Yazeed Al Rajhi reminded himself of what he’d said ahead of the start of this year’s Dakar.
Emerging from the 271-mile section from Al Duwadimi to Al Salamiya the local hero smiled as he stepped from his Overdrive Racing Toyota Hilux.
“Dakar,” said the Saudi star, “cannot be won in a day.”
That doesn’t mean there wouldn’t be a small celebration as he moved into a 29-second lead and demoting Audi’s Carlos Sainz to second.
Two stories dominated day three and the event’s first marathon stage: Lucas Moraes and punctures on a day marked by some of the route’s rockiest roads.
The Brazilian made himself known to Dakar regulars with a stunning debut podium last season, but now he’s started winning stages aboard his Hilux. Today was his first to be first.
“That was unbelievable, to be honest,” he told DirtFish. “I never expected a stage win. I have to give it up to the team and to Armand [Monleon, co-driver] – the navigation was very hard today.”
Fastest across the stage (from Audi’s Mattias Ekström) by nine seconds, Moraes admitted a sensible approach had been the way forwards.
“We were trying to be really careful with the tires,” he said. “It’s hard: as a driver you know you can be faster, but at the same time it’s better to slow down and not lose two minutes changing the tires. It’s a good feeling with the car, it’s nice to drive.”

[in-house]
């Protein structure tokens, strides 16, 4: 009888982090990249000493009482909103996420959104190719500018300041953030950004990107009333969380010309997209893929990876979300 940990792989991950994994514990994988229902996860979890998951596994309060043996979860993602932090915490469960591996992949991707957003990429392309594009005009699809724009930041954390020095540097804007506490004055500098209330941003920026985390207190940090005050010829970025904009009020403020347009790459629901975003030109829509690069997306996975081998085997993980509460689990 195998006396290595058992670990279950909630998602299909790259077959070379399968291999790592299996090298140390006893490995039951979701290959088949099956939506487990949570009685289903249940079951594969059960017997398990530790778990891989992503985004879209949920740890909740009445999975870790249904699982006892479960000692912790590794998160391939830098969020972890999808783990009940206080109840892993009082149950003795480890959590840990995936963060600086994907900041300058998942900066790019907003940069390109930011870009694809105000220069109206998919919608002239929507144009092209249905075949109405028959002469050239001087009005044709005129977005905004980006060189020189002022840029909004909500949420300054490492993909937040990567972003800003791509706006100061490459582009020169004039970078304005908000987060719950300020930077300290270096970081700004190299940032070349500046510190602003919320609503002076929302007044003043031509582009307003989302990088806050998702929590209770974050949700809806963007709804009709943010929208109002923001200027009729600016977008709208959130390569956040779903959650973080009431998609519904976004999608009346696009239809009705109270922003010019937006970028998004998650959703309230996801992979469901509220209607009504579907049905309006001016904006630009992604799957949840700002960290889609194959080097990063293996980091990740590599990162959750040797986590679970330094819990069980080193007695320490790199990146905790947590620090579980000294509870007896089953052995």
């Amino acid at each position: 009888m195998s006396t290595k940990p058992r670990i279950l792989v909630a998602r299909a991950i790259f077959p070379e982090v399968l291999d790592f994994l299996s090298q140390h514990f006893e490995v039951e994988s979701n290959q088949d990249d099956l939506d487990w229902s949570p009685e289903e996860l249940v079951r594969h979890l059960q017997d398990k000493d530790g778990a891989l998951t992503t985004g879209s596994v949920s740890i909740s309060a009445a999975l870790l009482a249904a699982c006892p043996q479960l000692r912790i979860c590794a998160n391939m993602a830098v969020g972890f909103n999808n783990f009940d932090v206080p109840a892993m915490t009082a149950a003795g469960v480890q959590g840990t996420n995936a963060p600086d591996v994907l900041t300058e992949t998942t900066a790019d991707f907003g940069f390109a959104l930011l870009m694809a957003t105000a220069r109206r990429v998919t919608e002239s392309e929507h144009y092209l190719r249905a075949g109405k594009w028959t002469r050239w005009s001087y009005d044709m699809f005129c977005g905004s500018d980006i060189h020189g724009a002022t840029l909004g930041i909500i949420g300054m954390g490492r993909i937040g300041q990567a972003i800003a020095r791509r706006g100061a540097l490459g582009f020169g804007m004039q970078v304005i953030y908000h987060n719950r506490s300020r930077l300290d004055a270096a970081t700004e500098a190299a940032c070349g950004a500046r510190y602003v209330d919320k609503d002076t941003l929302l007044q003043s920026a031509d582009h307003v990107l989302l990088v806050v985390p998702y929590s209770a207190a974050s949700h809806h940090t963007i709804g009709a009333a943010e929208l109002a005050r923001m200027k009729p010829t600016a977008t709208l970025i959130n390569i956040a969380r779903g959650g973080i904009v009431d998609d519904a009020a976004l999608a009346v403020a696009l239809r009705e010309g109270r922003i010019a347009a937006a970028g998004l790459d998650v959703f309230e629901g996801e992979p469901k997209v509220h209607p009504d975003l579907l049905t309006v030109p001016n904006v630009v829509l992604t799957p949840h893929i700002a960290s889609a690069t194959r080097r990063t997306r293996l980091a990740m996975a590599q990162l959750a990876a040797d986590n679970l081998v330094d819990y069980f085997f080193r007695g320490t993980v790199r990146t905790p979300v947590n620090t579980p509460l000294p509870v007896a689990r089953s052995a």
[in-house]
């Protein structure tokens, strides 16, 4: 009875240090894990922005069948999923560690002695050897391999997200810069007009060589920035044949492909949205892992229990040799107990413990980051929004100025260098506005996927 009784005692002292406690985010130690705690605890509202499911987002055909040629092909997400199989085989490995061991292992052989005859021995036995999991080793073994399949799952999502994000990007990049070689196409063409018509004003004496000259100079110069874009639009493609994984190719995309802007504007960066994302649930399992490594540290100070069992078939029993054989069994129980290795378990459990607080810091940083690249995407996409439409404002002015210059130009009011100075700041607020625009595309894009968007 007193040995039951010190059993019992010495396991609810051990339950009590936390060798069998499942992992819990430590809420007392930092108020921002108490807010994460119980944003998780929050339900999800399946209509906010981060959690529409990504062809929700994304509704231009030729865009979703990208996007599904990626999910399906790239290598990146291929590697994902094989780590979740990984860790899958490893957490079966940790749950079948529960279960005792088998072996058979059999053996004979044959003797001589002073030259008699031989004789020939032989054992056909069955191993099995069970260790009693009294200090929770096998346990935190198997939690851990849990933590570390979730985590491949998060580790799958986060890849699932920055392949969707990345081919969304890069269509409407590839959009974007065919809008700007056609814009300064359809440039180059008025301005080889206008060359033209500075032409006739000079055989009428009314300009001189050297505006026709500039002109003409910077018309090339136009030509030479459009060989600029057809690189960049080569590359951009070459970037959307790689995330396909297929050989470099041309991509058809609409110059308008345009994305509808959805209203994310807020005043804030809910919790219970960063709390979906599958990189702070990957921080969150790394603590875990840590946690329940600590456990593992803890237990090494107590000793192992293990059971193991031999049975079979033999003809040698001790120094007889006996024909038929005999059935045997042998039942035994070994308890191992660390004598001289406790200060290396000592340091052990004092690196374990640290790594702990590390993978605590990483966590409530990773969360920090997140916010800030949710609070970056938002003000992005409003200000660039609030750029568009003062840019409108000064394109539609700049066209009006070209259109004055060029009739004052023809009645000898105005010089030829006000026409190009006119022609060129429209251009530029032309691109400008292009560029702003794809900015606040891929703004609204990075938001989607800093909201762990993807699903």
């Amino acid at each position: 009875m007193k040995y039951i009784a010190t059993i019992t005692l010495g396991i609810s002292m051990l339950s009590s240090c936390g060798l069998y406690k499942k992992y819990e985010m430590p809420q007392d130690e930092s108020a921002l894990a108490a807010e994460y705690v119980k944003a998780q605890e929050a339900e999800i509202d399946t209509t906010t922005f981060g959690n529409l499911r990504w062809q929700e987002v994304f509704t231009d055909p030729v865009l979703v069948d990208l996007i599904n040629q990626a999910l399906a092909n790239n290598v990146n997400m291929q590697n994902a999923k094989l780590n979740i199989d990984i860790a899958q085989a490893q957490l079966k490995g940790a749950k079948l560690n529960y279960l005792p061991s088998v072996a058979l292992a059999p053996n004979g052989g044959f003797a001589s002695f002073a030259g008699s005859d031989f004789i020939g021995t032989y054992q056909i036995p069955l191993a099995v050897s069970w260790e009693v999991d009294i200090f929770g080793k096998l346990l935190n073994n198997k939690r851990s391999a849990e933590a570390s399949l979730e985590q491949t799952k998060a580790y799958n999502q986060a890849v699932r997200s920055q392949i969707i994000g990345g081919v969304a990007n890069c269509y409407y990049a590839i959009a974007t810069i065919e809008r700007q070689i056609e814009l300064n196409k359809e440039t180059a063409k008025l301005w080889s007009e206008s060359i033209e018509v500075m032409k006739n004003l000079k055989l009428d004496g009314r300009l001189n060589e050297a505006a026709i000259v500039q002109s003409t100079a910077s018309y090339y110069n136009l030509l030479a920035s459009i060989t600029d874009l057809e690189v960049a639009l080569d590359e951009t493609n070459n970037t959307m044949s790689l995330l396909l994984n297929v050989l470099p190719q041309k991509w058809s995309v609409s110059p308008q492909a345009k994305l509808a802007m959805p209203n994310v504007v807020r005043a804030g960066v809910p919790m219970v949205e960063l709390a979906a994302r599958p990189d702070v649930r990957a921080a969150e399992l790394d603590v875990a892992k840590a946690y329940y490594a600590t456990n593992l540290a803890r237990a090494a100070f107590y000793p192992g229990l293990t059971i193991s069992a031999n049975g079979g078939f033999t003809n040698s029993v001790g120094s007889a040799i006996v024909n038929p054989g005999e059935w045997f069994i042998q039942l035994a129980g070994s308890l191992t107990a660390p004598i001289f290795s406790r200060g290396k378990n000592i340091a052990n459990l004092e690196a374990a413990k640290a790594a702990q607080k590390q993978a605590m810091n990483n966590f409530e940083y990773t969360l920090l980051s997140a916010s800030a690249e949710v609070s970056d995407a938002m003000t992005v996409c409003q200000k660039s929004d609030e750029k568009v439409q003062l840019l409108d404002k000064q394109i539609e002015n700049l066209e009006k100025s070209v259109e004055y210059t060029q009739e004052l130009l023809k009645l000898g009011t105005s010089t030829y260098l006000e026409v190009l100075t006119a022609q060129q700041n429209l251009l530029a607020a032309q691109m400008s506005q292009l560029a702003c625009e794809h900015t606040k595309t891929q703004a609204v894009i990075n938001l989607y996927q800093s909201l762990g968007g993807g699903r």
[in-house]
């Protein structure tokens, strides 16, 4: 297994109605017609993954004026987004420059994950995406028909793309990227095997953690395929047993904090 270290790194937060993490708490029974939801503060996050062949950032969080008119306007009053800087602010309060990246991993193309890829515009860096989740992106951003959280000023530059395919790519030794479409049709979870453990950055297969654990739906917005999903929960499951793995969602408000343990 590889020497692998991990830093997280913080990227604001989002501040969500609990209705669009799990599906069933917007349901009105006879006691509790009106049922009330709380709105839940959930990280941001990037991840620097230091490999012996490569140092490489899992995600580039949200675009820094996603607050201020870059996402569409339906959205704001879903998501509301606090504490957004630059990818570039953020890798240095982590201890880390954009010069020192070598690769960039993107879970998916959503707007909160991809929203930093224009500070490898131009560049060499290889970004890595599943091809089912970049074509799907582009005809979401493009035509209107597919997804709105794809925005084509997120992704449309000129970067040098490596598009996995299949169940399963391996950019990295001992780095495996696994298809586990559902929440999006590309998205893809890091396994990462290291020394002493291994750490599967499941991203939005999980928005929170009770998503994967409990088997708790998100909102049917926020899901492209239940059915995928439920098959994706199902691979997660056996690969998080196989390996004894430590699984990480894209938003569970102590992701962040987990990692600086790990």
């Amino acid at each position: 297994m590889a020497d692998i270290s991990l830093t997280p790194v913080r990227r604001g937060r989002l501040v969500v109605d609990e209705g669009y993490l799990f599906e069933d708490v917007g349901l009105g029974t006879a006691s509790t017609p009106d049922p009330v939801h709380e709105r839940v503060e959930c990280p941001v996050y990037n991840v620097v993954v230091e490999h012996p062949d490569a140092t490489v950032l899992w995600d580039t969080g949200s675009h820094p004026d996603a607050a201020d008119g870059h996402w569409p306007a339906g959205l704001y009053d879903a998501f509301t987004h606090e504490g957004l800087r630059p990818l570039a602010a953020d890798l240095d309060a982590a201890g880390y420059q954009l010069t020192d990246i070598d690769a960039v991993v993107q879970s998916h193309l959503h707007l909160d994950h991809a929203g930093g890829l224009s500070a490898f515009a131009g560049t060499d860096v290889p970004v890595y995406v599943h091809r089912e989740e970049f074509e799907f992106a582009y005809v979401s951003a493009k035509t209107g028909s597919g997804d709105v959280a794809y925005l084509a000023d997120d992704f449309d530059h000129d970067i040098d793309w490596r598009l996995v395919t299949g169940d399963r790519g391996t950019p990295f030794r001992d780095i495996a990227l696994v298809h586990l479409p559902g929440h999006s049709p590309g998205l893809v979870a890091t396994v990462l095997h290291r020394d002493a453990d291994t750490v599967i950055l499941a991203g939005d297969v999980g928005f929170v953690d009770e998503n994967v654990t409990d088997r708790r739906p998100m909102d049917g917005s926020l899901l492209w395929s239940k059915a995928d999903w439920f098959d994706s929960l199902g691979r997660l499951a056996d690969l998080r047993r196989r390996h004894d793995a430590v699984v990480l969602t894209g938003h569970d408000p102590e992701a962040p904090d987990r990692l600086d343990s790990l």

Sébastien Loeb was hardest hit in terms of deflations with the BRX Hunter star suffering three – and with only two spares, he was forced to repair the final one.
He slips from third to ninth. American Seth Quintero (Toyota) was another to hit tire trouble, with two flats aboard his Hilux. He dropped from fourth to 11th.
He explained: “We were following Carlos Sainz for 30 or 40 kilometres. He was on the far left and I was on the far right when he swerved on [seeing] a bike, the bike then swerved over on me. I avoided the bike, but hit a rock [and got the puncture]. It was all bad news.”
What is it like to follow the crews through a stage on the Dakar?
On day three of his Dakar Rally adventure, Colin Clark jumps in the media car to follow the competitors through today’s 733 km stage.
Click below to listen to Colin’s report as he heads out into the dunes and brings you a flavor of what it’s like to be stage-side on the Dakar.